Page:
My session. For the second year in a row, I organized a workshop that could help my colleagues see the need to make what I’ve called a peacebuilding pivot in earlier posts. Instead of focusing primarily on projects that put peace on center stage, events so far in this decade have convinced me of the need to focus on race, climate, gender, and the other issues that have been in the headlines. Rather than having peacebuilders on the stage with me, I invited Zebras Unite, Re-Volv, Stranger’s Guide, and Symphonic Strategies to make brief presentations on what they are doing on their own and as part of the Connecting the Dots Community. I had hoped that we could then break into smaller groups to discuss how attendees could apply what they heard to their own work. Unfortunately, the technology kept that from happening. Still, we came up some ideas and identified a couple of people who seem willing to help us take the project farther.

Police2Peace.  Police2Peace is one of the groups I’ve been working with in starting the Connecting the Dots Community. It is the brainchild of Lisa Broderick who spent the first thirty years of her career as a corporate executive. In the late 2010s, she made a pivot of her own and realized that police reform had to be near the top of any list of social change priorities in the United States today and could/should be seen as a public health issue. She started with the simple idea of returning to the notion of police officers as peace officers and holding them accountable for being so. In the last three years,  Police2Peace has been working with police departments around the country and focusing on ways that they and their officers can avoid the kind of systematic racism and violence that characterized so much of their activity long before the murder of George Floyd. At PeaceCon, Lisa brought together a local African-American activist who has been working with the police force in Columbia SC, the black lawyer who leads the mediation office that includes the Los Angeles Police Department, and the pastor of the largest predominantly black church in Portland OR who is leading that city’s peace initiative that grew out of dialogues between police officers and community members and has expanded to include other issues, including economic empowerment.

Uniting for Democracy. Two of my favorite organizations announced this new partnership. I’d followed Urban-Rural Action since its founder Joe Bubman came up with the idea a few years ago. Lead for America only reached my radar screen after I met one of its first group of fellows and a George Mason graduate with whom I worked became part of this year’s cohort. In this joint venture, the two organizations will combine their separate strengths to create a single initiative that will identify and train a new generation of leaders in six states which are mostly off the beaten track when it comes to this kind of initiative—Minnesota, Kentucky, New Mexico, Wyoming, Nebraska, and Kansas. The two organizations will spend the next year identifying small teams of leaders who will find ways “together to build relationships, strengthen collaboration skills, explore different views on democracy, and work together to improve civic health in their communities.“ Over the course of the next year, those teams will plan and begin implementing locally based projects that can make a difference long after the project ends in mid-2023. If you live in one of those six states and are interested, the application deadline is at the end of this month.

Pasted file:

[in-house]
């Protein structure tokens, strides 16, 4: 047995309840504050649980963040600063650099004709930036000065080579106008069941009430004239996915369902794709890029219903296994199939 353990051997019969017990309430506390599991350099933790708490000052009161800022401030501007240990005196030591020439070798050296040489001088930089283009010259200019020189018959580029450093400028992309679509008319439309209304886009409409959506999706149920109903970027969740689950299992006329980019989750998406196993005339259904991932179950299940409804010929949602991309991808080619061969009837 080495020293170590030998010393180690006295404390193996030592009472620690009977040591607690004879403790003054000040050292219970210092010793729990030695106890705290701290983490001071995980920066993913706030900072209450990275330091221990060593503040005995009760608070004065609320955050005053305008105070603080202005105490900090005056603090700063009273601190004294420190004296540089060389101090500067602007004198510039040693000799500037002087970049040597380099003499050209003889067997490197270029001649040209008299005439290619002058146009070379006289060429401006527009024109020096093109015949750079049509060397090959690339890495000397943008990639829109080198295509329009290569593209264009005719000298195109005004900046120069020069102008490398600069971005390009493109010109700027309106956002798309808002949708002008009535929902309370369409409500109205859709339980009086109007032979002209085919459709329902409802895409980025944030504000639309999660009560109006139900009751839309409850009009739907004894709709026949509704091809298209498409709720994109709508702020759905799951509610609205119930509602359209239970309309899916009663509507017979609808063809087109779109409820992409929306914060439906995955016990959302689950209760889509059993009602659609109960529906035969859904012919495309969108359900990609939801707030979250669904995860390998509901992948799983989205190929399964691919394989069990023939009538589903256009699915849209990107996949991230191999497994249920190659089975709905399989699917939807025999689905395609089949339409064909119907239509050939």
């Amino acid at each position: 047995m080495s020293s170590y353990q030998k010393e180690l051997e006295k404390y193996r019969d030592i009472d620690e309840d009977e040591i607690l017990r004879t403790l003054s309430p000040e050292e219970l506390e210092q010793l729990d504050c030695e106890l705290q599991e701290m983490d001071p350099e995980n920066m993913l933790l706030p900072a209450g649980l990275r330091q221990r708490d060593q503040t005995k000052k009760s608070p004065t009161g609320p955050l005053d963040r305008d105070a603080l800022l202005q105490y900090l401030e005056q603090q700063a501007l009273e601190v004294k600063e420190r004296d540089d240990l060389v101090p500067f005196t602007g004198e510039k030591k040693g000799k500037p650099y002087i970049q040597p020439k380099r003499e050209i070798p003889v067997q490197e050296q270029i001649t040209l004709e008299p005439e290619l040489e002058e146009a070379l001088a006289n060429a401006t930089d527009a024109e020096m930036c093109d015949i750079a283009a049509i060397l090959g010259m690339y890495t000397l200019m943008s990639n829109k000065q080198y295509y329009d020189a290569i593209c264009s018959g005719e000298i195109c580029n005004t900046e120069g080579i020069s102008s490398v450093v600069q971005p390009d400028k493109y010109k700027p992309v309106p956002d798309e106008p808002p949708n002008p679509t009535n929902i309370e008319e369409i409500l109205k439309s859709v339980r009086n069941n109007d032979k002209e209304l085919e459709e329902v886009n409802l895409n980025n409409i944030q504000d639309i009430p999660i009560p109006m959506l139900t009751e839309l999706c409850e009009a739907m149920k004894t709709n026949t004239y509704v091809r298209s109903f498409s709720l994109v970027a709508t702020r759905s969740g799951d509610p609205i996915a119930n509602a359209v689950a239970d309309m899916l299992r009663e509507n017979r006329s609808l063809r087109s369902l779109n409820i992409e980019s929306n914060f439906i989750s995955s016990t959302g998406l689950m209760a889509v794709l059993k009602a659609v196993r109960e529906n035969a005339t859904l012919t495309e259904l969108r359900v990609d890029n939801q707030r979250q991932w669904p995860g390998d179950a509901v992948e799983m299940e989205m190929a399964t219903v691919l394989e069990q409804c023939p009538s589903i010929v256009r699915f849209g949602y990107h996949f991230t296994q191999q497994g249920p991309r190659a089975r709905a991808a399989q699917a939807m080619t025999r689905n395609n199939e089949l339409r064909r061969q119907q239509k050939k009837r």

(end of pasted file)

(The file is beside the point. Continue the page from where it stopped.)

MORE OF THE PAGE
The Horizons Project. Last but by no means least, my friend and AfP board chair Julia Roig formally launched the Horizons Projects which is far more advanced than mine and which will receive a lot of my attention as it gains steam. I met Julia early on in her fifteen-year run as President and CEO of Partners Global which also happens to be AfP’s landlord. She stepped down from Paterns to create the Horizons Project that reflects her long-time interest in “changing the narrative” when it comes to peacebuilding and related fields. Based on the works its founders have done overseas as organizers, conveners, facilitators, and members of nonviolent resistance movements, the Horizon Project will apply the lessons they’ve learned to America’s divisions, especially over foreign policy issues. In partnership with the Frameworks Institute, the Horizons team has identified ways in which it hopes to shift the stories we tell ourselves and each other about peace—away from thinking of it as the absence of war but as a positive state that we have to actively work toward. At her PeaceCon presentation, Roig and her colleagues kept coming back to the metaphor of building and crossing bridges, both of which take time and effort. Unlike what I am hoping to do with the Creating the Dots Community, Horizons will focus primarily on  t thorough leaders and influencers as they come to realize that they cannot remain isolated in their particular silos.

 Next Steps

PeaceCon justly deserves its reputation as a venue where cool new ideas get launched. This year’s version was no exception, since there were plenty of other examples I didn’t have room to go into here. Still, these four initiatives alone together help me see my own agenda for the year to come until the next PeaceCon. I plan to continue my own initiative, but I also have to work together with my friends who have their own “things” going. But I also have to expand on the implications of an idea I already had come up with for the Connecting the Dots Community. It will only work (whatever that means) if its success also leads to success and growth for its member organizations. In fact, the same holds for all of us. I have to do what I can to make the initiatives I just wrote about work, too.

That’s a daunting challenge.

At the same time, these are fun people to get to work with.

The views and opinions expressed in this article are those of the author and do not necessarily reflect the official policy or position of the Alliance for Peacebuilding or its members. 

Also published on Medium.